Though that wider format will be preserved in the digital release, those involved say the film version is an overall richer viewing experience.

“It’s quite honestly a big deal,” said Dean, who was hired by Boston Light & Sound to help with the 70 mm showing at the Marcus Majestic multiplex in Waukesha, Wis. “The image quality is substantially better, not just better compared to a high-resolution digital image, but you can see more details, it looks less pixelated. When you see something in 70 mm, it is quite different-looking in a really stunning way.”

Julian Antos, 23, technical director at the Music Box, said even casual moviegoers can notice a difference between a digital movie and a 70 mm version, and it’s worth it see it on film.

“It’s incredibly beautiful when it’s done well,” Antos said. “To use the ‘Spinal Tap’ reference, it’s film turned up to 11. It’s a lot sharper, it’s brighter. It has this incredible texture.”

But movies released or shown on film are rare these days, and the number of people with knowledge about the art form and the gadgetry to run it has dwindled since the time when every movie theater needed a staff projectionist.

“It’s definitely a strange time to do this as a career,” said Music Box projectionist Rebecca Lyon, 32, who has worked at the theater since 2007. “It’s just a really small community.”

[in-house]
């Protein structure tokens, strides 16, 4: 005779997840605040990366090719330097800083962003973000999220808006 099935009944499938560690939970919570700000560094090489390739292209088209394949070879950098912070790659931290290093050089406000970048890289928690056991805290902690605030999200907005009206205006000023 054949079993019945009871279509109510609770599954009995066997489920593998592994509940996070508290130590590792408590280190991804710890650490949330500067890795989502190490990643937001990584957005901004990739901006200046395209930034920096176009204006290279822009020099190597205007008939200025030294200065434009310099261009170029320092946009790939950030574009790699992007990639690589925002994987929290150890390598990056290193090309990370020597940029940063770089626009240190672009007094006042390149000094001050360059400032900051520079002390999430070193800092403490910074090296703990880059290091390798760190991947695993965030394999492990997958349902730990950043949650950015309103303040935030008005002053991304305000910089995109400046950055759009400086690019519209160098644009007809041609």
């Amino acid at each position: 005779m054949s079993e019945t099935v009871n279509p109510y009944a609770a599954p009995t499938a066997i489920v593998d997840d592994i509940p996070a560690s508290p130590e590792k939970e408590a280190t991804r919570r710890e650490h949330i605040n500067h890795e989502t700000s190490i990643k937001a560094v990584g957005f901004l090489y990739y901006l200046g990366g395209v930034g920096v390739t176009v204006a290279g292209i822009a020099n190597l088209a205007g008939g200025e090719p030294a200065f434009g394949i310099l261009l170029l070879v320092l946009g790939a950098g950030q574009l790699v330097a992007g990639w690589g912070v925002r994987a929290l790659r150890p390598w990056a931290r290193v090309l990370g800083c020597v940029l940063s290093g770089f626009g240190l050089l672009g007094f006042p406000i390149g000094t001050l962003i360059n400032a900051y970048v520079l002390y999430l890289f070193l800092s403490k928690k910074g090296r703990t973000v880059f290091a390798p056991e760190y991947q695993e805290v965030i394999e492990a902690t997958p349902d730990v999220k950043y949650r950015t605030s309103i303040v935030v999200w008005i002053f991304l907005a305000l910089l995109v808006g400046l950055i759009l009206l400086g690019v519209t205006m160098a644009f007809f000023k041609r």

Chicago has a strong scene of projectionists, Lyon said, but finding people willing to operate a mixture of audio-visual and technical equipment for $12 an hour can be a challenge.

“You’re left with the people who really care about it,” she said.

Lyon hopes there still are movie lovers who enjoy the true film experience, the noticeable differences in image quality and the visual pleasure that comes from watching a film.

“Tarantino has been a real advocate of shooting on film and exhibiting on film,” Lyon said. “He really cares about that. That’s the kind of film experience he was trying to bring back with these shows. If it’s done well, it can show people how beautiful it can be, and what an experience going to the movies together with a bunch of people, seeing something on celluloid, how incredible it can be.”

(c)2015 Chicago Tribune. Distributed by Tribune Content Agency, LLC.

Projectionist Reece Thornbery, 38, rewinds a 70mm reel of Quentin Tarantino’s latest movie “The Hateful Eight,” while working in the projection room at the Music Box Theatre Saturday Dec. 26 2015, in Chicago. (Armando L. Sanchez/Chicago Tribune)